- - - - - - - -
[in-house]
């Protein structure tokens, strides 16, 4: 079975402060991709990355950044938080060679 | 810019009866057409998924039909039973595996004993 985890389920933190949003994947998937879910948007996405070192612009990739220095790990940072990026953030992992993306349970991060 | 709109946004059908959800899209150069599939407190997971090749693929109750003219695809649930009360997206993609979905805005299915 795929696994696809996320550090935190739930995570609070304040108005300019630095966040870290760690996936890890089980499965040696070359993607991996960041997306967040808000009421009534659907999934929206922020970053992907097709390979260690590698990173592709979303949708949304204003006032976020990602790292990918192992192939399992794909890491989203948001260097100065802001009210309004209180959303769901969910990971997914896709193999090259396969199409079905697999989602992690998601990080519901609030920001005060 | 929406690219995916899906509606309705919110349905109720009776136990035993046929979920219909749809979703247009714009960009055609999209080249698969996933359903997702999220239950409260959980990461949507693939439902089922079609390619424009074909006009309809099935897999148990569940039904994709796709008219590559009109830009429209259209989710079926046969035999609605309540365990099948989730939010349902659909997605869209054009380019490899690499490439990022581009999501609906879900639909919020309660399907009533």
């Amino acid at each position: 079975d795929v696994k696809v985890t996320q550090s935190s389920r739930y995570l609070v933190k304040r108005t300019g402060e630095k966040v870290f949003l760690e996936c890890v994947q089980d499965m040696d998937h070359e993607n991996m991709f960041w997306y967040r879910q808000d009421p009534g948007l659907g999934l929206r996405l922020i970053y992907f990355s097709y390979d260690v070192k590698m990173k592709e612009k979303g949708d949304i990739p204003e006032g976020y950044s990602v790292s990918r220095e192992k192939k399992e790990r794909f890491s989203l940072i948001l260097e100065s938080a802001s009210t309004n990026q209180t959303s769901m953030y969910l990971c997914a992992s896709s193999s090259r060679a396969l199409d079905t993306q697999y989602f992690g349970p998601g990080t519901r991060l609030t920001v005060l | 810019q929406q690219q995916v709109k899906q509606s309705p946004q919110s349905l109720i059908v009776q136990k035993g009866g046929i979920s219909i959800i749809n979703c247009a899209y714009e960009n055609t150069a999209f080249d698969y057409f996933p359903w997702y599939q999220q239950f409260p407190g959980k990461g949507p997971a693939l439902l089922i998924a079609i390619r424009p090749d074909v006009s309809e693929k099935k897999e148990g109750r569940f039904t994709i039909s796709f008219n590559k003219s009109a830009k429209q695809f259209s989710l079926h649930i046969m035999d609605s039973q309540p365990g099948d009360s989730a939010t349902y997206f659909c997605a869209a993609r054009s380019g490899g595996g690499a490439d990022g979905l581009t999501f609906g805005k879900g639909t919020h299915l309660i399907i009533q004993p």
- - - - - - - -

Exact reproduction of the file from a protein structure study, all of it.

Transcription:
[in-house]
């Protein structure tokens, strides 16, 4: 079975402060991709990355950044938080060679 | 810019009866057409998924039909039973595996004993 985890389920933190949003994947998937879910948007996405070192612009990739220095790990940072990026953030992992993306349970991060 | 709109946004059908959800899209150069599939407190997971090749693929109750003219695809649930009360997206993609979905805005299915 795929696994696809996320550090935190739930995570609070304040108005300019630095966040870290760690996936890890089980499965040696070359993607991996960041997306967040808000009421009534659907999934929206922020970053992907097709390979260690590698990173592709979303949708949304204003006032976020990602790292990918192992192939399992794909890491989203948001260097100065802001009210309004209180959303769901969910990971997914896709193999090259396969199409079905697999989602992690998601990080519901609030920001005060 | 929406690219995916899906509606309705919110349905109720009776136990035993046929979920219909749809979703247009714009960009055609999209080249698969996933359903997702999220239950409260959980990461949507693939439902089922079609390619424009074909006009309809099935897999148990569940039904994709796709008219590559009109830009429209259209989710079926046969035999609605309540365990099948989730939010349902659909997605869209054009380019490899690499490439990022581009999501609906879900639909919020309660399907009533």
């Amino acid at each position: 079975d795929v696994k696809v985890t996320q550090s935190s389920r739930y995570l609070v933190k304040r108005t300019g402060e630095k966040v870290f949003l760690e996936c890890v994947q089980d499965m040696d998937h070359e993607n991996m991709f960041w997306y967040r879910q808000d009421p009534g948007l659907g999934l929206r996405l922020i970053y992907f990355s097709y390979d260690v070192k590698m990173k592709e612009k979303g949708d949304i990739p204003e006032g976020y950044s990602v790292s990918r220095e192992k192939k399992e790990r794909f890491s989203l940072i948001l260097e100065s938080a802001s009210t309004n990026q209180t959303s769901m953030y969910l990971c997914a992992s896709s193999s090259r060679a396969l199409d079905t993306q697999y989602f992690g349970p998601g990080t519901r991060l609030t920001v005060l | 810019q929406q690219q995916v709109k899906q509606s309705p946004q919110s349905l109720i059908v009776q136990k035993g009866g046929i979920s219909i959800i749809n979703c247009a899209y714009e960009n055609t150069a999209f080249d698969y057409f996933p359903w997702y599939q999220q239950f409260p407190g959980k990461g949507p997971a693939l439902l089922i998924a079609i390619r424009p090749d074909v006009s309809e693929k099935k897999e148990g109750r569940f039904t994709i039909s796709f008219n590559k003219s009109a830009k429209q695809f259209s989710l079926h649930i046969m035999d609605s039973q309540p365990g099948d009360s989730a939010t349902y997206f659909c997605a869209a993609r054009s380019g490899g595996g690499a490439d990022g979905l581009t999501f609906g805005k879900g639909t919020h299915l309660i399907i009533q004993p």